Buckle up, America — it’s time to take a “Joy Ride.”
The long-awaited raunch-com “Joy Ride” made its theatrical debut today, July 7, to a 91% rating on Rotten Tomatoes at the time of publication. Marking Adele Lim’s (“Crazy Rich Asians”) directorial debut, the 92-minute R-rated rollercoaster finds success blending its ensemble cast with lewd humor and lovable heart.
The film follows four unlikely friends brought together by childhood chums Audrey and Lolo — two polar opposites who bonded over being the only Asian girls in school. Audrey (Ashley Park), who was adopted from China by white parents, now works as a uber-successful (albeit painfully sheltered) lawyer; Lolo (Sherry Cola) lives in Audrey’s garage and dreams of making it big as an erotic artist. When Audrey is sent to Beijing to close an important business deal for her firm, Lolo accompanies her as a translator and their outlandish adventures begin.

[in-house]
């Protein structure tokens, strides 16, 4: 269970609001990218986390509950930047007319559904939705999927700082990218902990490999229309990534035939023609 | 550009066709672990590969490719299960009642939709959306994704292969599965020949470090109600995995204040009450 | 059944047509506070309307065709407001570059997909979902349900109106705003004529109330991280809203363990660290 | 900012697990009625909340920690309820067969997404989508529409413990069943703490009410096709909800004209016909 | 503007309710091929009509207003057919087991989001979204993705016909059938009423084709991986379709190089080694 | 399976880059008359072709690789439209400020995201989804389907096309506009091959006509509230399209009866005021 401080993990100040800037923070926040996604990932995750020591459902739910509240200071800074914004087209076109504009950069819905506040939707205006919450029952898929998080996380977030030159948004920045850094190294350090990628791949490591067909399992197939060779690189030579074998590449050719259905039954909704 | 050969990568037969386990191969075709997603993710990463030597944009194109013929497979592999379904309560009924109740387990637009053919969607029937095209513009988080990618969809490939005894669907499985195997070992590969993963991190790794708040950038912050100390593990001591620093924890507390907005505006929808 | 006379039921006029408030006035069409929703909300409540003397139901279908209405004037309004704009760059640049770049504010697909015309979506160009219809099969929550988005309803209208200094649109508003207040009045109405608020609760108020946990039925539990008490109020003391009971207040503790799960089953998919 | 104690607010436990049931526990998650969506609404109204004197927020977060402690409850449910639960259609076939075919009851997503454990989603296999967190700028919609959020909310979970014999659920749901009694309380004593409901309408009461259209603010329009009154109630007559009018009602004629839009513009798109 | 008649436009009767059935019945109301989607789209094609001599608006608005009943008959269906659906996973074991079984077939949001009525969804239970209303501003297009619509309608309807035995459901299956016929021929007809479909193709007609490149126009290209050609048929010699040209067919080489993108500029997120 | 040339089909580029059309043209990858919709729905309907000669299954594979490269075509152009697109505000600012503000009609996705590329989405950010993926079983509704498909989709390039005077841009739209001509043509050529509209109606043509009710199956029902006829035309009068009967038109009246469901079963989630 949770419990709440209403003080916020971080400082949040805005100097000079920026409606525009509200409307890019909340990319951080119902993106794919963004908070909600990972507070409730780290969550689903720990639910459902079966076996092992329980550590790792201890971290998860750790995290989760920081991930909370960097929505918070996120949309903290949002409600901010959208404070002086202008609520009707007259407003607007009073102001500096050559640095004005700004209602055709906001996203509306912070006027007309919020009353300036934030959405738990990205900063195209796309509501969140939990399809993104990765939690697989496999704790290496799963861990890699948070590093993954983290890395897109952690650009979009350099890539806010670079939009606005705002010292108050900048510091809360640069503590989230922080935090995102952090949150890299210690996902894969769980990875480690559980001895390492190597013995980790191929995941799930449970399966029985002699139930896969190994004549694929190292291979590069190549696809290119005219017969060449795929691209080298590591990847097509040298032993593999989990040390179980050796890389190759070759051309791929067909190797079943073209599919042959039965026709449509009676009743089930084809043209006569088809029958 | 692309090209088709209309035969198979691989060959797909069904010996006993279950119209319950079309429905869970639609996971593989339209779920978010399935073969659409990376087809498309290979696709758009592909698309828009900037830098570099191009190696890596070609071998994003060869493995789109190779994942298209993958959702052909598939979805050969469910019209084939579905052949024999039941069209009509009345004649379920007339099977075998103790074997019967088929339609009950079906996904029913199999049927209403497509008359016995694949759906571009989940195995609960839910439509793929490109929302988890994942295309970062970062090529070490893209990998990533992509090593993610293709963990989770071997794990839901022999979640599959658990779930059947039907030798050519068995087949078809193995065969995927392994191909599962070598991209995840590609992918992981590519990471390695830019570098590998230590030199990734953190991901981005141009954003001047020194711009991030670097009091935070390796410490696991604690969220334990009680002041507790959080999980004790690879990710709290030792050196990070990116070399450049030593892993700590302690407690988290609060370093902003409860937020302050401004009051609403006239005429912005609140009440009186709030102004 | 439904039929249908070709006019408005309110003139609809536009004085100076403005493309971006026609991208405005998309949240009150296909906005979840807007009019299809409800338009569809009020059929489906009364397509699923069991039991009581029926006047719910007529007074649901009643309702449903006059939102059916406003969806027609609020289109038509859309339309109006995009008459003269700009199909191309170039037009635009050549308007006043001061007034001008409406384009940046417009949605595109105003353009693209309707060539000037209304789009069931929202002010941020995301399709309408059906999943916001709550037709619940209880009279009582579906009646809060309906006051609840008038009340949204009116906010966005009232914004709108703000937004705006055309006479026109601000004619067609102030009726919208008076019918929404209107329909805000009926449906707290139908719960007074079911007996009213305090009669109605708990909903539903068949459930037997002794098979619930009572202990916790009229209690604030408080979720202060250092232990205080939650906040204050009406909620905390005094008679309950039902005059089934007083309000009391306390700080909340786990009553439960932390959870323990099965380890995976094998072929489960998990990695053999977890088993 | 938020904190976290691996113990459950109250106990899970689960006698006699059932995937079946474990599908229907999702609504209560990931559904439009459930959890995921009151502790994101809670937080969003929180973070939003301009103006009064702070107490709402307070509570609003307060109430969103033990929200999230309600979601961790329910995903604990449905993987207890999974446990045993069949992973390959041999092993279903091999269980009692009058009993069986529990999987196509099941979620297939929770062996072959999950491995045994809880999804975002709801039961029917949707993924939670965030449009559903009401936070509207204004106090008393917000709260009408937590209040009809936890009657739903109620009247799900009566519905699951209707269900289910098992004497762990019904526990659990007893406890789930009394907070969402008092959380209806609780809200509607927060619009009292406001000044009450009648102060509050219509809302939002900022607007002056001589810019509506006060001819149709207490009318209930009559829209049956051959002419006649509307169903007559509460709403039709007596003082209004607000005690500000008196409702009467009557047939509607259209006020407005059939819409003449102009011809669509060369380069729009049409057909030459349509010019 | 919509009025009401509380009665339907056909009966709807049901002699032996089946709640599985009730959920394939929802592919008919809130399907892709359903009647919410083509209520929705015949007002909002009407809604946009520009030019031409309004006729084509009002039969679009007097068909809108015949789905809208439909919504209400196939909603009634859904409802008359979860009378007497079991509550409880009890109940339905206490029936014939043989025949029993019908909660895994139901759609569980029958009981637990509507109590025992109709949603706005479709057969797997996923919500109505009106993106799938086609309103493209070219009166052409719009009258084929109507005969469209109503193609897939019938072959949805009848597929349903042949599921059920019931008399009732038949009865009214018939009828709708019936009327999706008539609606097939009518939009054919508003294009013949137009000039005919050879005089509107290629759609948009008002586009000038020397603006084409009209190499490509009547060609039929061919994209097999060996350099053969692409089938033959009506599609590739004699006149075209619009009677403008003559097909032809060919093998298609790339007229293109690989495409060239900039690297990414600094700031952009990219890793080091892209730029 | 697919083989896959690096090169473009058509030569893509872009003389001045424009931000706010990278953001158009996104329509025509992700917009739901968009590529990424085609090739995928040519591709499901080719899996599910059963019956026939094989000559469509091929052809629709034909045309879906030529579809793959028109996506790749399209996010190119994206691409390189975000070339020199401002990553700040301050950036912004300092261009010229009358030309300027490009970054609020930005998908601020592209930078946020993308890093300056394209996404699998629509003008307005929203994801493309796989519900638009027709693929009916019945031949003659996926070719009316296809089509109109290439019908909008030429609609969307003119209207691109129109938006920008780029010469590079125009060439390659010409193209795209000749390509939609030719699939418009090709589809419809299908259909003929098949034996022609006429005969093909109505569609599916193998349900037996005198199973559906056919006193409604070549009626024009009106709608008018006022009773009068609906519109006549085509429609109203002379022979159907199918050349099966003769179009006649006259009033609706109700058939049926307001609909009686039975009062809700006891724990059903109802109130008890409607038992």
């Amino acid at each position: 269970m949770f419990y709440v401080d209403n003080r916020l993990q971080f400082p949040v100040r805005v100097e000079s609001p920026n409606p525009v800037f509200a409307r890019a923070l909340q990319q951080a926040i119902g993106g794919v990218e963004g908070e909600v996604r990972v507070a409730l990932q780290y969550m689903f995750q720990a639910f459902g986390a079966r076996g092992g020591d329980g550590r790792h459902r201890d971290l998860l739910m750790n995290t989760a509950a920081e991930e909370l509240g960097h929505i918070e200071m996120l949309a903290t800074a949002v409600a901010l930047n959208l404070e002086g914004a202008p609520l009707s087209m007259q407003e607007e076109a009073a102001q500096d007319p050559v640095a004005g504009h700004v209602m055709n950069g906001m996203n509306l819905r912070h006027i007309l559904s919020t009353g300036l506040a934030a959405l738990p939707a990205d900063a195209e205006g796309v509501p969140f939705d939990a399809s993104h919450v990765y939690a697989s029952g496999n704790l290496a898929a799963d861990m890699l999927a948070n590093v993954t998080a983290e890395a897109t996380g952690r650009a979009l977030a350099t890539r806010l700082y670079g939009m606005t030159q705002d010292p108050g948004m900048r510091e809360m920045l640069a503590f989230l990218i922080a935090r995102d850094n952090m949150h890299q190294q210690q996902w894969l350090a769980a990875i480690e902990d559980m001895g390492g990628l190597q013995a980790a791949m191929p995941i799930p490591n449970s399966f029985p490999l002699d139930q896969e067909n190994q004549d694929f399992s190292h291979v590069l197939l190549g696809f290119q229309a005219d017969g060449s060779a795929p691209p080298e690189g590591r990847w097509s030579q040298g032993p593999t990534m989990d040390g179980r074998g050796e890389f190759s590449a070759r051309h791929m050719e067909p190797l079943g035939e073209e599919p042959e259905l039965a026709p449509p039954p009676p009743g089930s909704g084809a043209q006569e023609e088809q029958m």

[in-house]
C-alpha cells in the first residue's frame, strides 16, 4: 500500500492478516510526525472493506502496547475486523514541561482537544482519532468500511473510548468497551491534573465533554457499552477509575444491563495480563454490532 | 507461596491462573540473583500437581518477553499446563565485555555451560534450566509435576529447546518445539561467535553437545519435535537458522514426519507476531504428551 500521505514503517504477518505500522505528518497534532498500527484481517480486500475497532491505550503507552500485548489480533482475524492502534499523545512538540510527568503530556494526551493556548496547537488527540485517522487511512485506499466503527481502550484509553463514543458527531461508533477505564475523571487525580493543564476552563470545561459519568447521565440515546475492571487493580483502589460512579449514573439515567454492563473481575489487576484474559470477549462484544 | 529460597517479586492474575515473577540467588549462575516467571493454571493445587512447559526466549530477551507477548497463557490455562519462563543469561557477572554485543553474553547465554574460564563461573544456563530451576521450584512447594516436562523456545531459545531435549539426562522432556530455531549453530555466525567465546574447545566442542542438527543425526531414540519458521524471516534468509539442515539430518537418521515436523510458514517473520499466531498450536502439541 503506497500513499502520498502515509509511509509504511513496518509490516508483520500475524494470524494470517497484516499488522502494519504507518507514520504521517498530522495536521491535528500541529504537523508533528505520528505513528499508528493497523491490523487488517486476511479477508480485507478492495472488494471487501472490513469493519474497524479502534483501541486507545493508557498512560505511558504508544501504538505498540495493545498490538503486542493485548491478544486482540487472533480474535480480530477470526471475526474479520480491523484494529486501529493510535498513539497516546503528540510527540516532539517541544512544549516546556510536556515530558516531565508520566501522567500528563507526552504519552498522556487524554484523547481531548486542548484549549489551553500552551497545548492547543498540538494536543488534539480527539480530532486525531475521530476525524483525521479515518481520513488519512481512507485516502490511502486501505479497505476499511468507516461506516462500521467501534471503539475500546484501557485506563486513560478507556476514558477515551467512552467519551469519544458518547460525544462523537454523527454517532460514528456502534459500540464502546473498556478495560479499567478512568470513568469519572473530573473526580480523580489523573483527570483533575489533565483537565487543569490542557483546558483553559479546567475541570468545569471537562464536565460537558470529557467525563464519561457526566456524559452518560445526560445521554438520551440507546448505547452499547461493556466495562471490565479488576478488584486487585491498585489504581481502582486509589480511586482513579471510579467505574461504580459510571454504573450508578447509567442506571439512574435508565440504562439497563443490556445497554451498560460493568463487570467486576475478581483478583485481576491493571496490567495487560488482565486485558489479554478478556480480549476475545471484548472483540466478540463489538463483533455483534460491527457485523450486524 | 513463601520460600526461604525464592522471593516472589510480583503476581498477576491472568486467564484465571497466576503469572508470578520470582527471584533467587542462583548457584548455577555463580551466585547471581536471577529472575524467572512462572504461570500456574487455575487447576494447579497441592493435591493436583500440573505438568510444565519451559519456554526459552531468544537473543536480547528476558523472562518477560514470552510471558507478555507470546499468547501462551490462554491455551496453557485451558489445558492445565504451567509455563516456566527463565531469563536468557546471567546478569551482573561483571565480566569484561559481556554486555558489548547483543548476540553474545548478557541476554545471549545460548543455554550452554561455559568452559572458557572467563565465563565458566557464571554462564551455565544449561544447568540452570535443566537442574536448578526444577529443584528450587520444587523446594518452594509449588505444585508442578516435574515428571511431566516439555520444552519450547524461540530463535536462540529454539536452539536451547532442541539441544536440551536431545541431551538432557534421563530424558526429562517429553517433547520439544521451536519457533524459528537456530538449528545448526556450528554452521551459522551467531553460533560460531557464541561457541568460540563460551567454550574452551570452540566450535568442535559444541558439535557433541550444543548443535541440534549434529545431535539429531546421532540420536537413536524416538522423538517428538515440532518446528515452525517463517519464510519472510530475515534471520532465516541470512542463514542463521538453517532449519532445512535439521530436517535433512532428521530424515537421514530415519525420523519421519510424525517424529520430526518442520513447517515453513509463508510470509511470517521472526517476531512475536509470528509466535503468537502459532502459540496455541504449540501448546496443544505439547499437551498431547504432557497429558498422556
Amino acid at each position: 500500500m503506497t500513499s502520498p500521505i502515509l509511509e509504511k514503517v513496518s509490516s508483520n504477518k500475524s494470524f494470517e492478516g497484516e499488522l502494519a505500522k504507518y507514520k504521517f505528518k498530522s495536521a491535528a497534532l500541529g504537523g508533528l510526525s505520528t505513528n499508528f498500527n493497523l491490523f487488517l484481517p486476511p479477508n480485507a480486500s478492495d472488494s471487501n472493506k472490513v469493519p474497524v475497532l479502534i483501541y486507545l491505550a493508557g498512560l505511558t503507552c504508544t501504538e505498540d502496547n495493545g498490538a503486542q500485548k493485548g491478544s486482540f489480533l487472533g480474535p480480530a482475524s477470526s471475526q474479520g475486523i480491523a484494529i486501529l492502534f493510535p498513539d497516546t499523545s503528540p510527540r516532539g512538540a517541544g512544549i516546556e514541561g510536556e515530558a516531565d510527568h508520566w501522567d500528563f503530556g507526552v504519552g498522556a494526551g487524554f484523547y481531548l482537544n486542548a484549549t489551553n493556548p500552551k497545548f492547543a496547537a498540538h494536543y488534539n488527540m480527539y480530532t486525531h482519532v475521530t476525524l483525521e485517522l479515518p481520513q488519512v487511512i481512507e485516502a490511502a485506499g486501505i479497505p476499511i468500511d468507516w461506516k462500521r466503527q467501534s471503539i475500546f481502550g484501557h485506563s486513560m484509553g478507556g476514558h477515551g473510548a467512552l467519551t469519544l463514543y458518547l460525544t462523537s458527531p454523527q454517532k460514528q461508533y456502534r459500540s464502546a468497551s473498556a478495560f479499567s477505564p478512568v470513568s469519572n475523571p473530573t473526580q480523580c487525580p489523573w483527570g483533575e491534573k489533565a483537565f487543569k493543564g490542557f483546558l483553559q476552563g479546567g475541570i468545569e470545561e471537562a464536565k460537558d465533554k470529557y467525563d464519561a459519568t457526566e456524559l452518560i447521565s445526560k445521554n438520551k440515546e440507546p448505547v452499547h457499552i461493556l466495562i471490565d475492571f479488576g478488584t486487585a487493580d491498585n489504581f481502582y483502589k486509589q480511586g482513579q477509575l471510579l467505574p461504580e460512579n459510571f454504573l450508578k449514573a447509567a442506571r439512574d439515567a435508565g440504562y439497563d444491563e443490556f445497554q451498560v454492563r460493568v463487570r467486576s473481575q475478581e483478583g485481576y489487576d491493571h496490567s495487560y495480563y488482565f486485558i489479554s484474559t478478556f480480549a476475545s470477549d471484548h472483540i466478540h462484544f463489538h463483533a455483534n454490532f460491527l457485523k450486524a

Along the way, the duo joins forces with Lolo’s K-pop-obsessed cousin Deadeye (Sabrina Wu) and Audrey’s college-roommate-turned-Chinese-television-star Kat (Stephanie Hsu), rounding out their eclectic quartet. In a chaotic turn of events, Audrey’s professional ambitions are thwarted by a family-focused Chinese executive (Ronny Chieng), and the gang must embark on a crude cross-country road trip to find Audrey’s birth mother.
The film, which represents a huge step for API filmmaking, has been a long time in the making. “[It’s one of] these blockbuster comedies like ‘Girls Trip’ and ‘The Hangover’ and ‘Bridesmaids’ — movies like that — but with faces like this,” Cola explained to Character Media last December, gesturing to herself. “And it’s truly never been done.”
But between all the hijinks and hilarity, the film still manages an adept analysis of identity and belonging. With each promiscuous protagonist undergoing their own journey of self-discovery,
“Joy Ride” is a refreshing exploration of the Asian American story, impacting its actors and audiences alike.
“I got to shoot a film that was the kind I never thought I’d see — and I certainly never thought I’d be a part of: a raunchy and heartfelt comedy that was led by an all-Asian cast and helmed and written by Asian women,” Park said. “Working with so many deeply talented and incredible people … on that project reaffirmed for me that it is empowering to be together. And for that, I’m so grateful.”